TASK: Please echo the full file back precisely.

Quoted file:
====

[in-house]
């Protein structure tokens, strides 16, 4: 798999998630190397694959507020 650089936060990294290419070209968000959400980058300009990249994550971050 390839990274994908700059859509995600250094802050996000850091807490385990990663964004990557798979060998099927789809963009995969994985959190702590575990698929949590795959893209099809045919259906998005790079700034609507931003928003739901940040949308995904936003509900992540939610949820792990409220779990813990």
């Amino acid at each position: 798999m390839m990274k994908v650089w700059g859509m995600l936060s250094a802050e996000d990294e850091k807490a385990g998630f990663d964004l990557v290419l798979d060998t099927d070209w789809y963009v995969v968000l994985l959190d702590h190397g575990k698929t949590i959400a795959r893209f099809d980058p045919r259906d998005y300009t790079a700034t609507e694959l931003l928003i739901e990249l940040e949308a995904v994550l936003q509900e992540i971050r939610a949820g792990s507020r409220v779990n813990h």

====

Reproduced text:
[in-house]
């Protein structure tokens, strides 16, 4: 798999998630190397694959507020 650089936060990294290419070209968000959400980058300009990249994550971050 390839990274994908700059859509995600250094802050996000850091807490385990990663964004990557798979060998099927789809963009995969994985959190702590575990698929949590795959893209099809045919259906998005790079700034609507931003928003739901940040949308995904936003509900992540939610949820792990409220779990813990």
């Amino acid at each position: 798999m390839m990274k994908v650089w700059g859509m995600l936060s250094a802050e996000d990294e850091k807490a385990g998630f990663d964004l990557v290419l798979d060998t099927d070209w789809y963009v995969v968000l994985l959190d702590h190397g575990k698929t949590i959400a795959r893209f099809d980058p045919r259906d998005y300009t790079a700034t609507e694959l931003l928003i739901e990249l940040e949308a995904v994550l936003q509900e992540i971050r939610a949820g792990s507020r409220v779990n813990h």